Amazon has received a U.S. patent for a new kind of robot capable of packing orders to prepare them for shipment, according to NBC News.
The patent, which Amazon first filed for in late 2014, describes how “robotic arms may be utilized to grasp inventory items within an inventory system. Information about an inventory item to be grasped can be detected and used to determine a grasping strategy in conjunction with information from a database. Instructions for grasping an inventory item can be generated based on the detected information and the database.”
If deployed in Amazon distribution warehouses, this type of package robot would join robots already in use in those environments that streamline functions such as find and retrieving items as customer orders come in for them. Amazon now has at least 45,000 robots working in its supply chain alongside human employees.
Considering how aggressively Amazon has invested in robotics, and how long ago it started integrating robotic systems into fulfillment, we're surprised we haven't heard more about the company locking up various robotics patents. After all, it has worked up several drone delivery patents, already, and that's a sector that is barely just emerging.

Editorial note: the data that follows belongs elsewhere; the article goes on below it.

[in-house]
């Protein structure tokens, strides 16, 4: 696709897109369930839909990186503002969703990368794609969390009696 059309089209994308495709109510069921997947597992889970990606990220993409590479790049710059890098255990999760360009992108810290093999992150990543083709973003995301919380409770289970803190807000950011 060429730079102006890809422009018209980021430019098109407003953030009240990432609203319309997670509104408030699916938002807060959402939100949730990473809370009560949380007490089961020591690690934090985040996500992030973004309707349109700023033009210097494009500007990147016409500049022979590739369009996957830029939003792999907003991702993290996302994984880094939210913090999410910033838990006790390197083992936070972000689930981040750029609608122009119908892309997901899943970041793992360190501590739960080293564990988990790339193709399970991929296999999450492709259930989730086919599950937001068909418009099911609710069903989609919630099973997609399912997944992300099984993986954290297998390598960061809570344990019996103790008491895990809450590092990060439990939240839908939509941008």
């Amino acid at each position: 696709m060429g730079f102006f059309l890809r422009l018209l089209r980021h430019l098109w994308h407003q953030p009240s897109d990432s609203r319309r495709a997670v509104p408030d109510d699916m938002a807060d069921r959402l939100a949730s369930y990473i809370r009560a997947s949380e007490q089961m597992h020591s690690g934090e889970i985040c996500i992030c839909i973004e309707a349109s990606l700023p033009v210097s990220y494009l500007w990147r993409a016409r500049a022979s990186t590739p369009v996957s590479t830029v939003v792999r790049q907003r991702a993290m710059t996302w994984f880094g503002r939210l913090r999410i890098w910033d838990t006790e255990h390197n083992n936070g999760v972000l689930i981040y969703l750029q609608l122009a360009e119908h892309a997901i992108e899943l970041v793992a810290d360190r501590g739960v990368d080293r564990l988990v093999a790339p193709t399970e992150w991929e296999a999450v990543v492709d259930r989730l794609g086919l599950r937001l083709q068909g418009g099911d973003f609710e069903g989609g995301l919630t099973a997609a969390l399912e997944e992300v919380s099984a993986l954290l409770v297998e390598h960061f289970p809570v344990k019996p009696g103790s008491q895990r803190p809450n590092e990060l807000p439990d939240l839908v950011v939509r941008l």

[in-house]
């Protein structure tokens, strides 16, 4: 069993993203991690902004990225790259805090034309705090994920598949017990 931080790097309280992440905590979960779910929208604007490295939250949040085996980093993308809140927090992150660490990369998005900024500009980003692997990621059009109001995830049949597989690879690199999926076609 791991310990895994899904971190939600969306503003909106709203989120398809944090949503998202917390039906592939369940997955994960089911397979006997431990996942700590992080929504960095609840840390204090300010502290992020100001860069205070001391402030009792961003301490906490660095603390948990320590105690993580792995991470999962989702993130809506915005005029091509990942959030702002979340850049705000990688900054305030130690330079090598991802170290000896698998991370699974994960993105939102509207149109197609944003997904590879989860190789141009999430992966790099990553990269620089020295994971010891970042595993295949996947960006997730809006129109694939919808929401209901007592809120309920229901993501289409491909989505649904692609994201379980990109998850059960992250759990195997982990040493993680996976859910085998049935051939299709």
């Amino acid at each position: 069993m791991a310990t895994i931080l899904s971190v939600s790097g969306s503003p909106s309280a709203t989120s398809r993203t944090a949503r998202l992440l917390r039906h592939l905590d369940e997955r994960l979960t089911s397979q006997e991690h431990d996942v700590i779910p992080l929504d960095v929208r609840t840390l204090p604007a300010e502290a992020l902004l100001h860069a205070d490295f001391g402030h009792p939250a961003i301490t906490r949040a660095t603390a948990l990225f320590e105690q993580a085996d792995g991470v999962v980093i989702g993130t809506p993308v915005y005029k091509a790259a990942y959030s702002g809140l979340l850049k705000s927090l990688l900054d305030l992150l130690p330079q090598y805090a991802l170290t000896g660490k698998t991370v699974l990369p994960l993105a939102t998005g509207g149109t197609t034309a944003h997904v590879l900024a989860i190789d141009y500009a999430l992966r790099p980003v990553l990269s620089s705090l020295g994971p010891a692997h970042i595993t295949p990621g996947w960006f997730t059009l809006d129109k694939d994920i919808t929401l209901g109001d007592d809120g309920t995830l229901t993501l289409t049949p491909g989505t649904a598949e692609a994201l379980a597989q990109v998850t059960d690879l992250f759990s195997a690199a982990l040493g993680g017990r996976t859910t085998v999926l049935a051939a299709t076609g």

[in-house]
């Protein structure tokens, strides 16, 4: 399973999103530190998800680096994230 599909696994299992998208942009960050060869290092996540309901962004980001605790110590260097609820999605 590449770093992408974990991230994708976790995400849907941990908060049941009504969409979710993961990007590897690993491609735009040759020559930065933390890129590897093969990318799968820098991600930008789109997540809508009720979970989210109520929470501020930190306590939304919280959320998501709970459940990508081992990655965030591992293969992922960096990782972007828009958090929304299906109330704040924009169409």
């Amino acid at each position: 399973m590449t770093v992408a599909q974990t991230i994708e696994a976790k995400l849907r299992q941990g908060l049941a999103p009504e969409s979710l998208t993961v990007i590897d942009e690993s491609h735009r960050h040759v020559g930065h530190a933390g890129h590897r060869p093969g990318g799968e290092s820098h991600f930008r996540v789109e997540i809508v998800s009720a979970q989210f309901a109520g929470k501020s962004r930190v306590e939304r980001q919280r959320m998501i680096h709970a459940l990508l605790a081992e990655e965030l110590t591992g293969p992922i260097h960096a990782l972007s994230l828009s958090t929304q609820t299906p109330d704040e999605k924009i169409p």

In any case, those 45,000 robots Amazon already has put to work (and whose ranks are growing pretty fast) still work alongside well over 200,000 human employees in Amazon distribution centers. Perhaps for that reason, no one has seemed especially concerned about the speed with which the robots are taking over jobs at Amazon that previously done by humans, even amid broader predictions of how quickly robots replacing humans in the workforce. (Although, Amazon also has kept those concerns at bay with its recent commitment to hire 100,000 employees across several states.)
Still, the robot Amazon just earned a patent for would seem to extend its robotic workforce into yet another phase of the supply chain. It also would represent a significant step to entrust robots with the careful handling of products in the final steps before they are shipped the customers.
If you don't think this is a big deal, consider what robots do in fulfillment and retail now: They often are used in somewhat hidden phases of the supply chain, doing things like retrieving inventory that humans handle before it gets shipped. Even a customer-facing retail robot, like Lowe's LoweBot, usually is aimed at somewhat low-stakes interactions — just helping people navigate stores and find products, and not necessarily relied upon to make or close sales. Allowing a robot to be the last one that touches a product before the customer opens up the box could actually be the gateway for robots to do a whole lot more in retail and fulfillment.